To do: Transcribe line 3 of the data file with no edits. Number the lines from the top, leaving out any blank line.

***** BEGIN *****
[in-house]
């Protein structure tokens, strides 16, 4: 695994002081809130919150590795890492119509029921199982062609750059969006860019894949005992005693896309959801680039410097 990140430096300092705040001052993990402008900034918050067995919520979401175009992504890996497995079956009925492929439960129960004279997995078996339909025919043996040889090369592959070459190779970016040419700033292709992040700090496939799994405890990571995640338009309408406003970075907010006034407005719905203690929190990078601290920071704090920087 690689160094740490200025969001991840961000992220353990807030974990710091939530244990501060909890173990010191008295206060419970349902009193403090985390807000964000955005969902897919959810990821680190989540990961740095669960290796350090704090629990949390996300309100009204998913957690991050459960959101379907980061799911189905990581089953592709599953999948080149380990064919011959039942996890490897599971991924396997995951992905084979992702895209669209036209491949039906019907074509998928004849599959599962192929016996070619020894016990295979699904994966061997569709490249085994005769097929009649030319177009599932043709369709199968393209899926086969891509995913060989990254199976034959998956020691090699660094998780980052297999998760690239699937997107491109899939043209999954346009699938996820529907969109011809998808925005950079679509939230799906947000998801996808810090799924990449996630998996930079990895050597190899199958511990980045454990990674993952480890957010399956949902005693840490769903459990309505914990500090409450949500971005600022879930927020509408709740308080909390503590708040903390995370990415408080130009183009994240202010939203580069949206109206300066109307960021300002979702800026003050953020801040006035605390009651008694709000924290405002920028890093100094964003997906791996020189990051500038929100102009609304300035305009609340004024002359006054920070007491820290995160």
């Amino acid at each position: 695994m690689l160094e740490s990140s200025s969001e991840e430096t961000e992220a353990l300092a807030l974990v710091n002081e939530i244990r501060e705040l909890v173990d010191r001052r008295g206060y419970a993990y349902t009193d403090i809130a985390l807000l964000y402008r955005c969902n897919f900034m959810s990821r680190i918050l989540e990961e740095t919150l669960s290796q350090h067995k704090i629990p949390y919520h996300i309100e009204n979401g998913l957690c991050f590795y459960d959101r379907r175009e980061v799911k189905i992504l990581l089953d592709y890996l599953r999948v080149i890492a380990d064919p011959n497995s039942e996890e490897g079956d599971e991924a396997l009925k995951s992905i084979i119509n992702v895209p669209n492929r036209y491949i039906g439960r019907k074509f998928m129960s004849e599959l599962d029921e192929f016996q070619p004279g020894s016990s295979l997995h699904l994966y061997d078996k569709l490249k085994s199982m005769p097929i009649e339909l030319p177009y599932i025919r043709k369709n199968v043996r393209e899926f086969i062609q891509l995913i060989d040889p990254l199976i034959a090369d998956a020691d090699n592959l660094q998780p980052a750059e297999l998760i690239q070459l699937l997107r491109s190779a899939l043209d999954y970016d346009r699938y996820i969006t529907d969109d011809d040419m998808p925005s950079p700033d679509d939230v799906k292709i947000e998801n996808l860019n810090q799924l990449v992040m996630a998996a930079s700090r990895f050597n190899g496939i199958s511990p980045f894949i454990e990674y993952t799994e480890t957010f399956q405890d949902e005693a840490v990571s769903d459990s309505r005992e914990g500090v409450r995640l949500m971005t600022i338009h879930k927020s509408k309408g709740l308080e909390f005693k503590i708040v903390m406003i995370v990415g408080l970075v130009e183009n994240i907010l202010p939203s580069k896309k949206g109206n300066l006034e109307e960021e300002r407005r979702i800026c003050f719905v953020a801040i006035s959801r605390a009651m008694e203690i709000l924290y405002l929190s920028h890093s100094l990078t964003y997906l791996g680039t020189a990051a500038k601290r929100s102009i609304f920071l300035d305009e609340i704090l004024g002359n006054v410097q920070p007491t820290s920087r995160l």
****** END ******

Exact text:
């Amino acid at each position: 695994m690689l160094e740490s990140s200025s969001e991840e430096t961000e992220a353990l300092a807030l974990v710091n002081e939530i244990r501060e705040l909890v173990d010191r001052r008295g206060y419970a993990y349902t009193d403090i809130a985390l807000l964000y402008r955005c969902n897919f900034m959810s990821r680190i918050l989540e990961e740095t919150l669960s290796q350090h067995k704090i629990p949390y919520h996300i309100e009204n979401g998913l957690c991050f590795y459960d959101r379907r175009e980061v799911k189905i992504l990581l089953d592709y890996l599953r999948v080149i890492a380990d064919p011959n497995s039942e996890e490897g079956d599971e991924a396997l009925k995951s992905i084979i119509n992702v895209p669209n492929r036209y491949i039906g439960r019907k074509f998928m129960s004849e599959l599962d029921e192929f016996q070619p004279g020894s016990s295979l997995h699904l994966y061997d078996k569709l490249k085994s199982m005769p097929i009649e339909l030319p177009y599932i025919r043709k369709n199968v043996r393209e899926f086969i062609q891509l995913i060989d040889p990254l199976i034959a090369d998956a020691d090699n592959l660094q998780p980052a750059e297999l998760i690239q070459l699937l997107r491109s190779a899939l043209d999954y970016d346009r699938y996820i969006t529907d969109d011809d040419m998808p925005s950079p700033d679509d939230v799906k292709i947000e998801n996808l860019n810090q799924l990449v992040m996630a998996a930079s700090r990895f050597n190899g496939i199958s511990p980045f894949i454990e990674y993952t799994e480890t957010f399956q405890d949902e005693a840490v990571s769903d459990s309505r005992e914990g500090v409450r995640l949500m971005t600022i338009h879930k927020s509408k309408g709740l308080e909390f005693k503590i708040v903390m406003i995370v990415g408080l970075v130009e183009n994240i907010l202010p939203s580069k896309k949206g109206n300066l006034e109307e960021e300002r407005r979702i800026c003050f719905v953020a801040i006035s959801r605390a009651m008694e203690i709000l924290y405002l929190s920028h890093s100094l990078t964003y997906l791996g680039t020189a990051a500038k601290r929100s102009i609304f920071l300035d305009e609340i704090l004024g002359n006054v410097q920070p007491t820290s920087r995160l």